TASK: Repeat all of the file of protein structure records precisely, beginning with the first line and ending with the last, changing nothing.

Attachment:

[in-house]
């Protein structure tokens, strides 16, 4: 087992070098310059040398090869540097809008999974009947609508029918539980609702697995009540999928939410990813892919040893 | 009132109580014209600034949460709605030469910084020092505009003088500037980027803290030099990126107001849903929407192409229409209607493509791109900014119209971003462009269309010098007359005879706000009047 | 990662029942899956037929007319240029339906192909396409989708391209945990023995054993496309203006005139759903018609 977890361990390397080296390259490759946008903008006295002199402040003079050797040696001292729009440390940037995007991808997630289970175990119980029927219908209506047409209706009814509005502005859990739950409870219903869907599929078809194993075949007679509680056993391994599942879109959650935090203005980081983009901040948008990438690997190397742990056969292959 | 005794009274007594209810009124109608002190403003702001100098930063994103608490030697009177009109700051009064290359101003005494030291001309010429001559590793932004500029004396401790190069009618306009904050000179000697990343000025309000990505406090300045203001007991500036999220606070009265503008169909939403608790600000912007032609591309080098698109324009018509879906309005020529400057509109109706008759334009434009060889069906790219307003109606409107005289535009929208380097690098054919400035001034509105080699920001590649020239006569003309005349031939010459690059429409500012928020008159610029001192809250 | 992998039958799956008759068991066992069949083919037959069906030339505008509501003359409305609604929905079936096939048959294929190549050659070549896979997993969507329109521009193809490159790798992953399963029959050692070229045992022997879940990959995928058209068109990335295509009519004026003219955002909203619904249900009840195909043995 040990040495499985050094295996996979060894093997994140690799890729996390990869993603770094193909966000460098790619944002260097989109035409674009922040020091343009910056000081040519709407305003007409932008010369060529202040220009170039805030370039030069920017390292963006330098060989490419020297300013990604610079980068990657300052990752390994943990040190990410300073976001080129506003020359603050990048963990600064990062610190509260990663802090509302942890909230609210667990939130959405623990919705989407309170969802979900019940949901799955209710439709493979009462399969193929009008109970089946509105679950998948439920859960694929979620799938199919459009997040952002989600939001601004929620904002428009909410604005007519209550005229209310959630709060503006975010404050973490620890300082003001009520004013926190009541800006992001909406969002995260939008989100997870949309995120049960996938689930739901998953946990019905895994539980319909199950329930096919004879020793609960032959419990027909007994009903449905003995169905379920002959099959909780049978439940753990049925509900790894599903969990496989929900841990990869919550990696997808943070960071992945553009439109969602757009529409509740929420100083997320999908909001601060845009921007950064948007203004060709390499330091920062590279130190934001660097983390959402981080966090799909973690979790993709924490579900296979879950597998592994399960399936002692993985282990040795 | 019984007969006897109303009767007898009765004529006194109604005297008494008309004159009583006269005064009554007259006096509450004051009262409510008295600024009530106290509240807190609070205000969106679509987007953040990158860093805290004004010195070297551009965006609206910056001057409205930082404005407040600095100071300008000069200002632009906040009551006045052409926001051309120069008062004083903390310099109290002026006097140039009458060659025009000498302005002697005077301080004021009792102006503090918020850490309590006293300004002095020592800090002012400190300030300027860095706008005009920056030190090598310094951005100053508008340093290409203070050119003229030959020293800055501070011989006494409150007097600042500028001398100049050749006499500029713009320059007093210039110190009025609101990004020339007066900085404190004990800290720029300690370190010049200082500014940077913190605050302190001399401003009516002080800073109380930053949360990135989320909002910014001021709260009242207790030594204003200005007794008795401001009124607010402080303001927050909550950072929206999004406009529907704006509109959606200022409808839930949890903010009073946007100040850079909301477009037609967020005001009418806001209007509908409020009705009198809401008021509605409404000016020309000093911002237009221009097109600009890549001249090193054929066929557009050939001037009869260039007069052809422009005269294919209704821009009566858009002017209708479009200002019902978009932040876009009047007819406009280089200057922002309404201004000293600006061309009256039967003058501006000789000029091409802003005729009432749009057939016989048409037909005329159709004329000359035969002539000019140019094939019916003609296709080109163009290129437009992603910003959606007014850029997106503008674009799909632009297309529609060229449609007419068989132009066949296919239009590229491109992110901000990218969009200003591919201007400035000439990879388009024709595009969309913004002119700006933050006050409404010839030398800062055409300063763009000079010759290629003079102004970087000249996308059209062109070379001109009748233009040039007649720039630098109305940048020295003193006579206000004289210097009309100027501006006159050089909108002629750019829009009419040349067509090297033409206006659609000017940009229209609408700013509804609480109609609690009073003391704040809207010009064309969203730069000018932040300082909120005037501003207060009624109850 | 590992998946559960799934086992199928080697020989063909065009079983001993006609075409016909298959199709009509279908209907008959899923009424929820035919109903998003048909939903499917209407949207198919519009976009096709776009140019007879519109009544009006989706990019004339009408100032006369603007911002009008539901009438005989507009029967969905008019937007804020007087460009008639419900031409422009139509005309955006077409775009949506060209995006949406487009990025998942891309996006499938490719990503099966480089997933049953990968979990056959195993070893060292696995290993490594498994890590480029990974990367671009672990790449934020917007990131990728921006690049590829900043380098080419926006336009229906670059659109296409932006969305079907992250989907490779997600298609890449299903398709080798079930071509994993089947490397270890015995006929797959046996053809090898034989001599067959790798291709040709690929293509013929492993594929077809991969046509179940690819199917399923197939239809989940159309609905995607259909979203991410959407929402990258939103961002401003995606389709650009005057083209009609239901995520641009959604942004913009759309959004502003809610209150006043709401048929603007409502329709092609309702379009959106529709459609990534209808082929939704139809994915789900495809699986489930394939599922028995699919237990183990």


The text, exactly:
[in-house]
């Protein structure tokens, strides 16, 4: 087992070098310059040398090869540097809008999974009947609508029918539980609702697995009540999928939410990813892919040893 | 009132109580014209600034949460709605030469910084020092505009003088500037980027803290030099990126107001849903929407192409229409209607493509791109900014119209971003462009269309010098007359005879706000009047 | 990662029942899956037929007319240029339906192909396409989708391209945990023995054993496309203006005139759903018609 977890361990390397080296390259490759946008903008006295002199402040003079050797040696001292729009440390940037995007991808997630289970175990119980029927219908209506047409209706009814509005502005859990739950409870219903869907599929078809194993075949007679509680056993391994599942879109959650935090203005980081983009901040948008990438690997190397742990056969292959 | 005794009274007594209810009124109608002190403003702001100098930063994103608490030697009177009109700051009064290359101003005494030291001309010429001559590793932004500029004396401790190069009618306009904050000179000697990343000025309000990505406090300045203001007991500036999220606070009265503008169909939403608790600000912007032609591309080098698109324009018509879906309005020529400057509109109706008759334009434009060889069906790219307003109606409107005289535009929208380097690098054919400035001034509105080699920001590649020239006569003309005349031939010459690059429409500012928020008159610029001192809250 | 992998039958799956008759068991066992069949083919037959069906030339505008509501003359409305609604929905079936096939048959294929190549050659070549896979997993969507329109521009193809490159790798992953399963029959050692070229045992022997879940990959995928058209068109990335295509009519004026003219955002909203619904249900009840195909043995 040990040495499985050094295996996979060894093997994140690799890729996390990869993603770094193909966000460098790619944002260097989109035409674009922040020091343009910056000081040519709407305003007409932008010369060529202040220009170039805030370039030069920017390292963006330098060989490419020297300013990604610079980068990657300052990752390994943990040190990410300073976001080129506003020359603050990048963990600064990062610190509260990663802090509302942890909230609210667990939130959405623990919705989407309170969802979900019940949901799955209710439709493979009462399969193929009008109970089946509105679950998948439920859960694929979620799938199919459009997040952002989600939001601004929620904002428009909410604005007519209550005229209310959630709060503006975010404050973490620890300082003001009520004013926190009541800006992001909406969002995260939008989100997870949309995120049960996938689930739901998953946990019905895994539980319909199950329930096919004879020793609960032959419990027909007994009903449905003995169905379920002959099959909780049978439940753990049925509900790894599903969990496989929900841990990869919550990696997808943070960071992945553009439109969602757009529409509740929420100083997320999908909001601060845009921007950064948007203004060709390499330091920062590279130190934001660097983390959402981080966090799909973690979790993709924490579900296979879950597998592994399960399936002692993985282990040795 | 019984007969006897109303009767007898009765004529006194109604005297008494008309004159009583006269005064009554007259006096509450004051009262409510008295600024009530106290509240807190609070205000969106679509987007953040990158860093805290004004010195070297551009965006609206910056001057409205930082404005407040600095100071300008000069200002632009906040009551006045052409926001051309120069008062004083903390310099109290002026006097140039009458060659025009000498302005002697005077301080004021009792102006503090918020850490309590006293300004002095020592800090002012400190300030300027860095706008005009920056030190090598310094951005100053508008340093290409203070050119003229030959020293800055501070011989006494409150007097600042500028001398100049050749006499500029713009320059007093210039110190009025609101990004020339007066900085404190004990800290720029300690370190010049200082500014940077913190605050302190001399401003009516002080800073109380930053949360990135989320909002910014001021709260009242207790030594204003200005007794008795401001009124607010402080303001927050909550950072929206999004406009529907704006509109959606200022409808839930949890903010009073946007100040850079909301477009037609967020005001009418806001209007509908409020009705009198809401008021509605409404000016020309000093911002237009221009097109600009890549001249090193054929066929557009050939001037009869260039007069052809422009005269294919209704821009009566858009002017209708479009200002019902978009932040876009009047007819406009280089200057922002309404201004000293600006061309009256039967003058501006000789000029091409802003005729009432749009057939016989048409037909005329159709004329000359035969002539000019140019094939019916003609296709080109163009290129437009992603910003959606007014850029997106503008674009799909632009297309529609060229449609007419068989132009066949296919239009590229491109992110901000990218969009200003591919201007400035000439990879388009024709595009969309913004002119700006933050006050409404010839030398800062055409300063763009000079010759290629003079102004970087000249996308059209062109070379001109009748233009040039007649720039630098109305940048020295003193006579206000004289210097009309100027501006006159050089909108002629750019829009009419040349067509090297033409206006659609000017940009229209609408700013509804609480109609609690009073003391704040809207010009064309969203730069000018932040300082909120005037501003207060009624109850 | 590992998946559960799934086992199928080697020989063909065009079983001993006609075409016909298959199709009509279908209907008959899923009424929820035919109903998003048909939903499917209407949207198919519009976009096709776009140019007879519109009544009006989706990019004339009408100032006369603007911002009008539901009438005989507009029967969905008019937007804020007087460009008639419900031409422009139509005309955006077409775009949506060209995006949406487009990025998942891309996006499938490719990503099966480089997933049953990968979990056959195993070893060292696995290993490594498994890590480029990974990367671009672990790449934020917007990131990728921006690049590829900043380098080419926006336009229906670059659109296409932006969305079907992250989907490779997600298609890449299903398709080798079930071509994993089947490397270890015995006929797959046996053809090898034989001599067959790798291709040709690929293509013929492993594929077809991969046509179940690819199917399923197939239809989940159309609905995607259909979203991410959407929402990258939103961002401003995606389709650009005057083209009609239901995520641009959604942004913009759309959004502003809610209150006043709401048929603007409502329709092609309702379009959106529709459609990534209808082929939704139809994915789900495809699986489930394939599922028995699919237990183990």